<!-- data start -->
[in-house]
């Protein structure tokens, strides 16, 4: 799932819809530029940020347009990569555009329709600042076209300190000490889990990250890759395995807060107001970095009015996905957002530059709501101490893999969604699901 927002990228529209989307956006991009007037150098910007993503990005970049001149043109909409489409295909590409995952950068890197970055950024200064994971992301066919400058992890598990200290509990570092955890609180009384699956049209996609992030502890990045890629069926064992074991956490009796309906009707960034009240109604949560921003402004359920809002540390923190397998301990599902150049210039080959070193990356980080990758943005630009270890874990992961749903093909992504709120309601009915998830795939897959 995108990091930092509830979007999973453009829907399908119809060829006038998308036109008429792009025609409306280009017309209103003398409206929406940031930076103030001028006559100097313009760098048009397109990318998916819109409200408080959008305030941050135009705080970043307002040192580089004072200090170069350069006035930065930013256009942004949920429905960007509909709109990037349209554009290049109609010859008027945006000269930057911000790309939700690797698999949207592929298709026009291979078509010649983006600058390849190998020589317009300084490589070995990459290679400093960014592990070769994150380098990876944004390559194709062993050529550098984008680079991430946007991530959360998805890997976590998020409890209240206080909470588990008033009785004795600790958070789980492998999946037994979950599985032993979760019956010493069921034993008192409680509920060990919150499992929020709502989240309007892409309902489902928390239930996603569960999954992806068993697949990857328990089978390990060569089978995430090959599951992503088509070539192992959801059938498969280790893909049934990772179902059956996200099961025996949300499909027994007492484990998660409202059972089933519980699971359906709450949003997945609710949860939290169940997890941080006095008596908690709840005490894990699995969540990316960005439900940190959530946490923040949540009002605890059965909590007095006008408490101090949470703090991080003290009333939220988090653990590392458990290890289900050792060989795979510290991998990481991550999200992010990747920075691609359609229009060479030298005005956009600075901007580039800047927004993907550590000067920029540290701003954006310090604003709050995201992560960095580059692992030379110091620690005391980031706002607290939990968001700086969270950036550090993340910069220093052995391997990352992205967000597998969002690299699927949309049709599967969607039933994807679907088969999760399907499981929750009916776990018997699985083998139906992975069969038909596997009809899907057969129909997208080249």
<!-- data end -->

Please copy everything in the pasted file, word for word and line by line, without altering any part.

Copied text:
[in-house]
């Protein structure tokens, strides 16, 4: 799932819809530029940020347009990569555009329709600042076209300190000490889990990250890759395995807060107001970095009015996905957002530059709501101490893999969604699901 927002990228529209989307956006991009007037150098910007993503990005970049001149043109909409489409295909590409995952950068890197970055950024200064994971992301066919400058992890598990200290509990570092955890609180009384699956049209996609992030502890990045890629069926064992074991956490009796309906009707960034009240109604949560921003402004359920809002540390923190397998301990599902150049210039080959070193990356980080990758943005630009270890874990992961749903093909992504709120309601009915998830795939897959 995108990091930092509830979007999973453009829907399908119809060829006038998308036109008429792009025609409306280009017309209103003398409206929406940031930076103030001028006559100097313009760098048009397109990318998916819109409200408080959008305030941050135009705080970043307002040192580089004072200090170069350069006035930065930013256009942004949920429905960007509909709109990037349209554009290049109609010859008027945006000269930057911000790309939700690797698999949207592929298709026009291979078509010649983006600058390849190998020589317009300084490589070995990459290679400093960014592990070769994150380098990876944004390559194709062993050529550098984008680079991430946007991530959360998805890997976590998020409890209240206080909470588990008033009785004795600790958070789980492998999946037994979950599985032993979760019956010493069921034993008192409680509920060990919150499992929020709502989240309007892409309902489902928390239930996603569960999954992806068993697949990857328990089978390990060569089978995430090959599951992503088509070539192992959801059938498969280790893909049934990772179902059956996200099961025996949300499909027994007492484990998660409202059972089933519980699971359906709450949003997945609710949860939290169940997890941080006095008596908690709840005490894990699995969540990316960005439900940190959530946490923040949540009002605890059965909590007095006008408490101090949470703090991080003290009333939220988090653990590392458990290890289900050792060989795979510290991998990481991550999200992010990747920075691609359609229009060479030298005005956009600075901007580039800047927004993907550590000067920029540290701003954006310090604003709050995201992560960095580059692992030379110091620690005391980031706002607290939990968001700086969270950036550090993340910069220093052995391997990352992205967000597998969002690299699927949309049709599967969607039933994807679907088969999760399907499981929750009916776990018997699985083998139906992975069969038909596997009809899907057969129909997208080249």